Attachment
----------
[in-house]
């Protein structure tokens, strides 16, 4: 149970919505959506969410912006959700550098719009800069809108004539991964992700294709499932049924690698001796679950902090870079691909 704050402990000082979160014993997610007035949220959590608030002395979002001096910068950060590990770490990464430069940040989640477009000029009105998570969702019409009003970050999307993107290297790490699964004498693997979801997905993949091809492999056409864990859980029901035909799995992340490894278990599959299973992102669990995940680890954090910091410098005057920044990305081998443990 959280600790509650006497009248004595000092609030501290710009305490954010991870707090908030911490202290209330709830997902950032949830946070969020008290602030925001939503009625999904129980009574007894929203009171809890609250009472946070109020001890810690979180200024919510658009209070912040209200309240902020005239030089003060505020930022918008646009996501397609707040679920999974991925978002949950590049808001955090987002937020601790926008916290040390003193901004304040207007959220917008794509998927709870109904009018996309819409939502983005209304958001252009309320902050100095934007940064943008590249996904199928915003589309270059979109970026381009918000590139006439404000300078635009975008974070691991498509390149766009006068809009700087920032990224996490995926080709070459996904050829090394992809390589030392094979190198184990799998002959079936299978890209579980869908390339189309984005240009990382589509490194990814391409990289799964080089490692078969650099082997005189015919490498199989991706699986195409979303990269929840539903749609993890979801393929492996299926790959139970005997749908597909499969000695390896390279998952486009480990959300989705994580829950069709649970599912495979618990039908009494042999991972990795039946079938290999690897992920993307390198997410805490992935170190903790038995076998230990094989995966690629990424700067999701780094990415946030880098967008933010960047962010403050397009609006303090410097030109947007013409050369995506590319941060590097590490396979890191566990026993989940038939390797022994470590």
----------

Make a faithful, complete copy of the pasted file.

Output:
[in-house]
């Protein structure tokens, strides 16, 4: 149970919505959506969410912006959700550098719009800069809108004539991964992700294709499932049924690698001796679950902090870079691909 704050402990000082979160014993997610007035949220959590608030002395979002001096910068950060590990770490990464430069940040989640477009000029009105998570969702019409009003970050999307993107290297790490699964004498693997979801997905993949091809492999056409864990859980029901035909799995992340490894278990599959299973992102669990995940680890954090910091410098005057920044990305081998443990 959280600790509650006497009248004595000092609030501290710009305490954010991870707090908030911490202290209330709830997902950032949830946070969020008290602030925001939503009625999904129980009574007894929203009171809890609250009472946070109020001890810690979180200024919510658009209070912040209200309240902020005239030089003060505020930022918008646009996501397609707040679920999974991925978002949950590049808001955090987002937020601790926008916290040390003193901004304040207007959220917008794509998927709870109904009018996309819409939502983005209304958001252009309320902050100095934007940064943008590249996904199928915003589309270059979109970026381009918000590139006439404000300078635009975008974070691991498509390149766009006068809009700087920032990224996490995926080709070459996904050829090394992809390589030392094979190198184990799998002959079936299978890209579980869908390339189309984005240009990382589509490194990814391409990289799964080089490692078969650099082997005189015919490498199989991706699986195409979303990269929840539903749609993890979801393929492996299926790959139970005997749908597909499969000695390896390279998952486009480990959300989705994580829950069709649970599912495979618990039908009494042999991972990795039946079938290999690897992920993307390198997410805490992935170190903790038995076998230990094989995966690629990424700067999701780094990415946030880098967008933010960047962010403050397009609006303090410097030109947007013409050369995506590319941060590097590490396979890191566990026993989940038939390797022994470590």